Best and Worst Singles of the Week: From Florence & The Machine to Jamey Johnson

Florence & The Machine
"What Kind Of Man"
Republic

Florence Welch usually fluctuates between indie-pop siren and art-rock weirdo, but on this head-spinning ambient-R&B single, she's both. "With one kiss, you inspired a fire of devotion," she sings, proving few singers do widescreen melodrama better. --Ryan Reed

Florence & The Machine: The Billboard Cover Story

Jamey Johnson
"You Can"
Big Gassed Records

An upright bass strut morphs into big-band brassiness before nuggets of honky-tonk wisdom give way to a vaudevillian hook on "You Can," which precedes Jamey Johnson's new album. It's an unexpectedly frisky ping-pong of musical styles for a veteran trad-country singer-songwriter, and that's a good thing.--Jason Lipshutz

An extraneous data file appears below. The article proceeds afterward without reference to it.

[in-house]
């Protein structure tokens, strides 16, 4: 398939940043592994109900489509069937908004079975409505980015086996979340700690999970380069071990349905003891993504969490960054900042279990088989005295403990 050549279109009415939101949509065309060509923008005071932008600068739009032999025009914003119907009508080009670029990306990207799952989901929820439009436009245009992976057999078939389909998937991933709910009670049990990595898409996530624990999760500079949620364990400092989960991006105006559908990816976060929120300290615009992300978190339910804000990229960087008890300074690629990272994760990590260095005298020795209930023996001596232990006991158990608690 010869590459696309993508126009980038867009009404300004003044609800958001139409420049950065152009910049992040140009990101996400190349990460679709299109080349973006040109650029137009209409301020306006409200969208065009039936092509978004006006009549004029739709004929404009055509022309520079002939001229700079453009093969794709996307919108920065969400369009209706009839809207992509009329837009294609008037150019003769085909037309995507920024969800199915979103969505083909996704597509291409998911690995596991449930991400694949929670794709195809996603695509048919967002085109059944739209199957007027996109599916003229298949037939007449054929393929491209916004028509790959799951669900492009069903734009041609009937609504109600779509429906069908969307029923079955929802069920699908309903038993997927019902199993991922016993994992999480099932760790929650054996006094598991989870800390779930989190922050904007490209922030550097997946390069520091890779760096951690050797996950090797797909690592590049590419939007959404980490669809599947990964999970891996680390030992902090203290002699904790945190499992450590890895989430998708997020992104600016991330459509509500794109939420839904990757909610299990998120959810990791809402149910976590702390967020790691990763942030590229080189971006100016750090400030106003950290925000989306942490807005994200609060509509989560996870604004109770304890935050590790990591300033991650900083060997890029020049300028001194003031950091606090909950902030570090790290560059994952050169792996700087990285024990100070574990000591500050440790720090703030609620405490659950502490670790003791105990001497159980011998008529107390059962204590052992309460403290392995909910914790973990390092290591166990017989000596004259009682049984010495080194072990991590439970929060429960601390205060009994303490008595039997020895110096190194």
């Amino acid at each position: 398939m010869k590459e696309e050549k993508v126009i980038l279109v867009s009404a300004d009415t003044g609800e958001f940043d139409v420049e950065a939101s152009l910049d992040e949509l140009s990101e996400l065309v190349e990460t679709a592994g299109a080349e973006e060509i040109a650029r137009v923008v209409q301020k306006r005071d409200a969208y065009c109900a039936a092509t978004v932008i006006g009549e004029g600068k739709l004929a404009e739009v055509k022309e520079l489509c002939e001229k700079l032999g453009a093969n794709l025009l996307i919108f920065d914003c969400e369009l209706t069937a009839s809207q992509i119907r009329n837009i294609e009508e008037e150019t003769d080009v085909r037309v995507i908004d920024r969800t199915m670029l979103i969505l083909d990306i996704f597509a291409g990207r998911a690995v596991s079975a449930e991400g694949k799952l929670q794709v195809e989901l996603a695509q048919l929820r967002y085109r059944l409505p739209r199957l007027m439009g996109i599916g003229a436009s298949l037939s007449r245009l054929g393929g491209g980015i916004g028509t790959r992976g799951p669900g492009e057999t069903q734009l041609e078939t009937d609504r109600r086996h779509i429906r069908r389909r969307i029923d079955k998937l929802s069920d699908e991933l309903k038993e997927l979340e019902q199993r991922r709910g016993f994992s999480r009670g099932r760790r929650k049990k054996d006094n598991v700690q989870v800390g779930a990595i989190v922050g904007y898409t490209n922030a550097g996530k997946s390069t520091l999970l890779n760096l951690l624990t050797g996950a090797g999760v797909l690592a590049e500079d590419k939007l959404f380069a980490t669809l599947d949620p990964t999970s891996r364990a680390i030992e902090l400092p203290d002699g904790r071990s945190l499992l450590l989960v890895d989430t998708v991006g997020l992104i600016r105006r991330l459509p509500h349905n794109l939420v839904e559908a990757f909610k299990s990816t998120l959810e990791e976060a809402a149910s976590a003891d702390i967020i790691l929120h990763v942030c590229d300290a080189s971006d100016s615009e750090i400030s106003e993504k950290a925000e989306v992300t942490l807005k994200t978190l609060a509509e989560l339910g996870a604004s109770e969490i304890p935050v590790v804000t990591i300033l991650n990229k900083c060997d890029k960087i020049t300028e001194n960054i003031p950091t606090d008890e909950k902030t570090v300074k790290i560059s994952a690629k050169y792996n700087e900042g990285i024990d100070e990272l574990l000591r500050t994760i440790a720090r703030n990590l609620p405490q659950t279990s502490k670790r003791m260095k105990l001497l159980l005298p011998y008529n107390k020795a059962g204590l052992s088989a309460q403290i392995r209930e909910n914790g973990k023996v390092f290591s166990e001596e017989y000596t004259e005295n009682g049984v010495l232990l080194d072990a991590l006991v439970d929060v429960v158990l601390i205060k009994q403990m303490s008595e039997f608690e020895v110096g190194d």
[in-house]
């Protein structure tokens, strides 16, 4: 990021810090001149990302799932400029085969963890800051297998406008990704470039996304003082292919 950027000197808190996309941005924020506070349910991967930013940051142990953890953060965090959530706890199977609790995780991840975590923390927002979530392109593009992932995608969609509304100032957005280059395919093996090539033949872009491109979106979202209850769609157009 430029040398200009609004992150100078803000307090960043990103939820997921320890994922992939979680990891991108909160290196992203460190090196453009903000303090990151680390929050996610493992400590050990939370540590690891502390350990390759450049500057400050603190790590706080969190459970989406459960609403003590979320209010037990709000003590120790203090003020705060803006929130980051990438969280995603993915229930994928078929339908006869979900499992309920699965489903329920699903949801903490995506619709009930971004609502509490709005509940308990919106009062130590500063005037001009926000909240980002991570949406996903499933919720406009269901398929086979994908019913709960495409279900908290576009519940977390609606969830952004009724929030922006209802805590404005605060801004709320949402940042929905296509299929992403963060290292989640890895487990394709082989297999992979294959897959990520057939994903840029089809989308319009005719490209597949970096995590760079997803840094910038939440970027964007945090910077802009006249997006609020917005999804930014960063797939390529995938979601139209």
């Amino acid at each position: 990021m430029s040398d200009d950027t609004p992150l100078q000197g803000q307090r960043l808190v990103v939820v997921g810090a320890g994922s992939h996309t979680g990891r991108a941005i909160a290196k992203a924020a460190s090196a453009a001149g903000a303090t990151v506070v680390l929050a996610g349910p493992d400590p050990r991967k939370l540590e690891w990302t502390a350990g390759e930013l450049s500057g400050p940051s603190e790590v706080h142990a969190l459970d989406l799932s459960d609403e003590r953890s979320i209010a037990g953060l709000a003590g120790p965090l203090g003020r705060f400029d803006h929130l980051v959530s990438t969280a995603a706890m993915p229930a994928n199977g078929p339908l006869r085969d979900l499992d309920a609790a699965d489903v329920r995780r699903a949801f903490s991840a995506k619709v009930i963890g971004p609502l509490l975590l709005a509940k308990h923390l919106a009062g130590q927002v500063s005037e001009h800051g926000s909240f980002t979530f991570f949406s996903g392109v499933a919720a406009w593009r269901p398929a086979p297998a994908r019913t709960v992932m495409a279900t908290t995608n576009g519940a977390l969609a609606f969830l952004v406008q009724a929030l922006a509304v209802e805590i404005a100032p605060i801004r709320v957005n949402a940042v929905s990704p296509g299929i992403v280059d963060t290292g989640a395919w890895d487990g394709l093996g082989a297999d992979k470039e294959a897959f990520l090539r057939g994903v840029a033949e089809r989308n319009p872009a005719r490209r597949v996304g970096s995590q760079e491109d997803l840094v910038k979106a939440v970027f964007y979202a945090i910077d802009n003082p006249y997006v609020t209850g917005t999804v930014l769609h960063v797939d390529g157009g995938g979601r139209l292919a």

Jamey Johnson's 'Christmas' Gift to Fans: New Music

Charlie Puth Featuring Meghan Trainor
"Marvin Gaye"
Atlantic

Charlie Puth plays a game of "spot the Marvin reference" on his debut single, repackaging lines from a number of soul classics in the not-so-subtly titled tune. Trainor lends Puth some of her doo-wop swagger, but the track seems more ­academic ­exercise than an attempt at ­seduction. --Elias Leight

Alabama Shakes Unleash Fresh Songs in New York

Alabama Shakes
"Don't Wanna Fight"
Ato Records

Alabama Shakes' Brittany Howard makes raw pain feel sensual, and "Don't Wanna Fight" is their ­sauciest ­offering yet. "Why can't I catch my breath? I'm gonna work myself to death," she bellows over reverbed guitar, ­which evokes dusty, Daptone-school retro-funk rather than the band's usual Dixie rock. --Dan Hyman

This story originally appeared in the Feb. 28 issue of Billboard.